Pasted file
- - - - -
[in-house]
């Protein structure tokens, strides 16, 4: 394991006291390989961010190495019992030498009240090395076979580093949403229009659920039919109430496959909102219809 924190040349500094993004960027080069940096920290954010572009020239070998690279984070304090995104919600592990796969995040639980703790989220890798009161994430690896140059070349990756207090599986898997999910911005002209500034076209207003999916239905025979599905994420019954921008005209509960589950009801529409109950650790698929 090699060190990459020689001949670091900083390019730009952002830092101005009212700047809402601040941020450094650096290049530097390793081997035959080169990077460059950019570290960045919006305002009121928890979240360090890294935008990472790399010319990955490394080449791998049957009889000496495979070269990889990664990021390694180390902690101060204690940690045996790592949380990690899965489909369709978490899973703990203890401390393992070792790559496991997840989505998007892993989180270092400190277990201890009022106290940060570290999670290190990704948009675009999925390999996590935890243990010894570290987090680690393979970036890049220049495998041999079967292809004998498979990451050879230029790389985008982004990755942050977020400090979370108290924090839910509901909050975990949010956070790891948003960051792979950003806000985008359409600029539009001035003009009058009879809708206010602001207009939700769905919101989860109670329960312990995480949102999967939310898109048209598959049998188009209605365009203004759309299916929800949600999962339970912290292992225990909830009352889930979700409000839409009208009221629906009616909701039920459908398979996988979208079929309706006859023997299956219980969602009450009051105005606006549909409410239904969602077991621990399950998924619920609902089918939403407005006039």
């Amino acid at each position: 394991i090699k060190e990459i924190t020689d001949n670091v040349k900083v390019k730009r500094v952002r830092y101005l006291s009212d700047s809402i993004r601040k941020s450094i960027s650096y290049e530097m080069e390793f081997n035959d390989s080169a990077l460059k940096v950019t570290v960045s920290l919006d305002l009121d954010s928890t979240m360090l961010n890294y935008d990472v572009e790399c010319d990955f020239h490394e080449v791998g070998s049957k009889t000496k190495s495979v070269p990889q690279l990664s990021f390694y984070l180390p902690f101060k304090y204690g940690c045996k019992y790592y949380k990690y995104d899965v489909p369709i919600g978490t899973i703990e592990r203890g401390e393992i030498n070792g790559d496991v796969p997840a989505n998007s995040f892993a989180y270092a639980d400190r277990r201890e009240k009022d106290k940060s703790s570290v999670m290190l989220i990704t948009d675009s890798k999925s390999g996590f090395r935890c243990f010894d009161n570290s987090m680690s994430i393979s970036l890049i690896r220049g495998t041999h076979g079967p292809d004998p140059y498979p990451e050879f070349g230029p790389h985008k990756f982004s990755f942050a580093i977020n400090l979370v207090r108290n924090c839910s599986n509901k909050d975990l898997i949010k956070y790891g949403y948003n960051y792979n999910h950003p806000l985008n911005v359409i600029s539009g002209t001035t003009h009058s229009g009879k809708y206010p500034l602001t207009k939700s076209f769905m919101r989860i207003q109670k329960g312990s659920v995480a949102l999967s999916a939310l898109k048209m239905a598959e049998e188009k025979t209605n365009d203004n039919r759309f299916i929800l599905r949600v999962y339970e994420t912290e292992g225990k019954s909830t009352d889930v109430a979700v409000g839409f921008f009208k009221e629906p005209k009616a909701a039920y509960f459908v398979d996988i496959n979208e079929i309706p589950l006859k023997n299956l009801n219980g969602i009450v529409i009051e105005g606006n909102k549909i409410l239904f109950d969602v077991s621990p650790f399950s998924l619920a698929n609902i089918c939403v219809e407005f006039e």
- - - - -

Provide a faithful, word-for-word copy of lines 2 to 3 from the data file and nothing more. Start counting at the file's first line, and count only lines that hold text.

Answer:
């Protein structure tokens, strides 16, 4: 394991006291390989961010190495019992030498009240090395076979580093949403229009659920039919109430496959909102219809 924190040349500094993004960027080069940096920290954010572009020239070998690279984070304090995104919600592990796969995040639980703790989220890798009161994430690896140059070349990756207090599986898997999910911005002209500034076209207003999916239905025979599905994420019954921008005209509960589950009801529409109950650790698929 090699060190990459020689001949670091900083390019730009952002830092101005009212700047809402601040941020450094650096290049530097390793081997035959080169990077460059950019570290960045919006305002009121928890979240360090890294935008990472790399010319990955490394080449791998049957009889000496495979070269990889990664990021390694180390902690101060204690940690045996790592949380990690899965489909369709978490899973703990203890401390393992070792790559496991997840989505998007892993989180270092400190277990201890009022106290940060570290999670290190990704948009675009999925390999996590935890243990010894570290987090680690393979970036890049220049495998041999079967292809004998498979990451050879230029790389985008982004990755942050977020400090979370108290924090839910509901909050975990949010956070790891948003960051792979950003806000985008359409600029539009001035003009009058009879809708206010602001207009939700769905919101989860109670329960312990995480949102999967939310898109048209598959049998188009209605365009203004759309299916929800949600999962339970912290292992225990909830009352889930979700409000839409009208009221629906009616909701039920459908398979996988979208079929309706006859023997299956219980969602009450009051105005606006549909409410239904969602077991621990399950998924619920609902089918939403407005006039």
């Amino acid at each position: 394991i090699k060190e990459i924190t020689d001949n670091v040349k900083v390019k730009r500094v952002r830092y101005l006291s009212d700047s809402i993004r601040k941020s450094i960027s650096y290049e530097m080069e390793f081997n035959d390989s080169a990077l460059k940096v950019t570290v960045s920290l919006d305002l009121d954010s928890t979240m360090l961010n890294y935008d990472v572009e790399c010319d990955f020239h490394e080449v791998g070998s049957k009889t000496k190495s495979v070269p990889q690279l990664s990021f390694y984070l180390p902690f101060k304090y204690g940690c045996k019992y790592y949380k990690y995104d899965v489909p369709i919600g978490t899973i703990e592990r203890g401390e393992i030498n070792g790559d496991v796969p997840a989505n998007s995040f892993a989180y270092a639980d400190r277990r201890e009240k009022d106290k940060s703790s570290v999670m290190l989220i990704t948009d675009s890798k999925s390999g996590f090395r935890c243990f010894d009161n570290s987090m680690s994430i393979s970036l890049i690896r220049g495998t041999h076979g079967p292809d004998p140059y498979p990451e050879f070349g230029p790389h985008k990756f982004s990755f942050a580093i977020n400090l979370v207090r108290n924090c839910s599986n509901k909050d975990l898997i949010k956070y790891g949403y948003n960051y792979n999910h950003p806000l985008n911005v359409i600029s539009g002209t001035t003009h009058s229009g009879k809708y206010p500034l602001t207009k939700s076209f769905m919101r989860i207003q109670k329960g312990s659920v995480a949102l999967s999916a939310l898109k048209m239905a598959e049998e188009k025979t209605n365009d203004n039919r759309f299916i929800l599905r949600v999962y339970e994420t912290e292992g225990k019954s909830t009352d889930v109430a979700v409000g839409f921008f009208k009221e629906p005209k009616a909701a039920y509960f459908v398979d996988i496959n979208e079929i309706p589950l006859k023997n299956l009801n219980g969602i009450v529409i009051e105005g606006n909102k549909i409410l239904f109950d969602v077991s621990p650790f399950s998924l619920a698929n609902i089918c939403v219809e407005f006039e």